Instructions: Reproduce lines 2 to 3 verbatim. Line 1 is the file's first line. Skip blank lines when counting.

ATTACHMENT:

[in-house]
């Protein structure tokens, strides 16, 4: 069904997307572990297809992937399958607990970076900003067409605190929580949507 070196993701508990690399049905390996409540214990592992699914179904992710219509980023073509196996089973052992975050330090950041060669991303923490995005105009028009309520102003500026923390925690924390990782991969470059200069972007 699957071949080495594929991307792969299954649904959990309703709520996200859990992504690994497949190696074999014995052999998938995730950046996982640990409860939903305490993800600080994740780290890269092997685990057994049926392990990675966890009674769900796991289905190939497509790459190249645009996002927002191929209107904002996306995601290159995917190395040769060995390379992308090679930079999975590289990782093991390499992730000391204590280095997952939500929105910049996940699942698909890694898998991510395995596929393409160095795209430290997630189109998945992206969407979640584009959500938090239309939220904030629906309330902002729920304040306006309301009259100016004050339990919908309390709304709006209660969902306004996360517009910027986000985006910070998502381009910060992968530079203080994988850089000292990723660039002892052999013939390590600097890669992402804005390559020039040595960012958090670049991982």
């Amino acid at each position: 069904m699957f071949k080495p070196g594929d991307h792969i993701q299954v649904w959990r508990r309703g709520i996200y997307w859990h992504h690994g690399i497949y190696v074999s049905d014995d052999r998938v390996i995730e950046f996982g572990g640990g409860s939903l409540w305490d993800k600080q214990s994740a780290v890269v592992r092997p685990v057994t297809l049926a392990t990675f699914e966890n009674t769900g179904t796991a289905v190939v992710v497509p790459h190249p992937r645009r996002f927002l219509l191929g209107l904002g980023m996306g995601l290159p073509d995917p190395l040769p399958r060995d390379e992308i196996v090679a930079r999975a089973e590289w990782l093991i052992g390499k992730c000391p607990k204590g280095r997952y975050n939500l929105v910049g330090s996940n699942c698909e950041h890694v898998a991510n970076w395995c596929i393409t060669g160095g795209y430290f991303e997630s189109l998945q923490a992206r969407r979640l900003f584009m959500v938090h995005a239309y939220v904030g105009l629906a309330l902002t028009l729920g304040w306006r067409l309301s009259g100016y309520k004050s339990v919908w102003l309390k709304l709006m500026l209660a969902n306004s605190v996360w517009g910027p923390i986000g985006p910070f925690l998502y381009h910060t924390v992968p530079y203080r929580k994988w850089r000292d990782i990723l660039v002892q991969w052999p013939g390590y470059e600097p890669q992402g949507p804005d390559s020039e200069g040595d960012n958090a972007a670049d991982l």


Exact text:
């Protein structure tokens, strides 16, 4: 069904997307572990297809992937399958607990970076900003067409605190929580949507 070196993701508990690399049905390996409540214990592992699914179904992710219509980023073509196996089973052992975050330090950041060669991303923490995005105009028009309520102003500026923390925690924390990782991969470059200069972007 699957071949080495594929991307792969299954649904959990309703709520996200859990992504690994497949190696074999014995052999998938995730950046996982640990409860939903305490993800600080994740780290890269092997685990057994049926392990990675966890009674769900796991289905190939497509790459190249645009996002927002191929209107904002996306995601290159995917190395040769060995390379992308090679930079999975590289990782093991390499992730000391204590280095997952939500929105910049996940699942698909890694898998991510395995596929393409160095795209430290997630189109998945992206969407979640584009959500938090239309939220904030629906309330902002729920304040306006309301009259100016004050339990919908309390709304709006209660969902306004996360517009910027986000985006910070998502381009910060992968530079203080994988850089000292990723660039002892052999013939390590600097890669992402804005390559020039040595960012958090670049991982």
């Amino acid at each position: 069904m699957f071949k080495p070196g594929d991307h792969i993701q299954v649904w959990r508990r309703g709520i996200y997307w859990h992504h690994g690399i497949y190696v074999s049905d014995d052999r998938v390996i995730e950046f996982g572990g640990g409860s939903l409540w305490d993800k600080q214990s994740a780290v890269v592992r092997p685990v057994t297809l049926a392990t990675f699914e966890n009674t769900g179904t796991a289905v190939v992710v497509p790459h190249p992937r645009r996002f927002l219509l191929g209107l904002g980023m996306g995601l290159p073509d995917p190395l040769p399958r060995d390379e992308i196996v090679a930079r999975a089973e590289w990782l093991i052992g390499k992730c000391p607990k204590g280095r997952y975050n939500l929105v910049g330090s996940n699942c698909e950041h890694v898998a991510n970076w395995c596929i393409t060669g160095g795209y430290f991303e997630s189109l998945q923490a992206r969407r979640l900003f584009m959500v938090h995005a239309y939220v904030g105009l629906a309330l902002t028009l729920g304040w306006r067409l309301s009259g100016y309520k004050s339990v919908w102003l309390k709304l709006m500026l209660a969902n306004s605190v996360w517009g910027p923390i986000g985006p910070f925690l998502y381009h910060t924390v992968p530079y203080r929580k994988w850089r000292d990782i990723l660039v002892q991969w052999p013939g390590y470059e600097p890669q992402g949507p804005d390559s020039e200069g040595d960012n958090a972007a670049d991982l």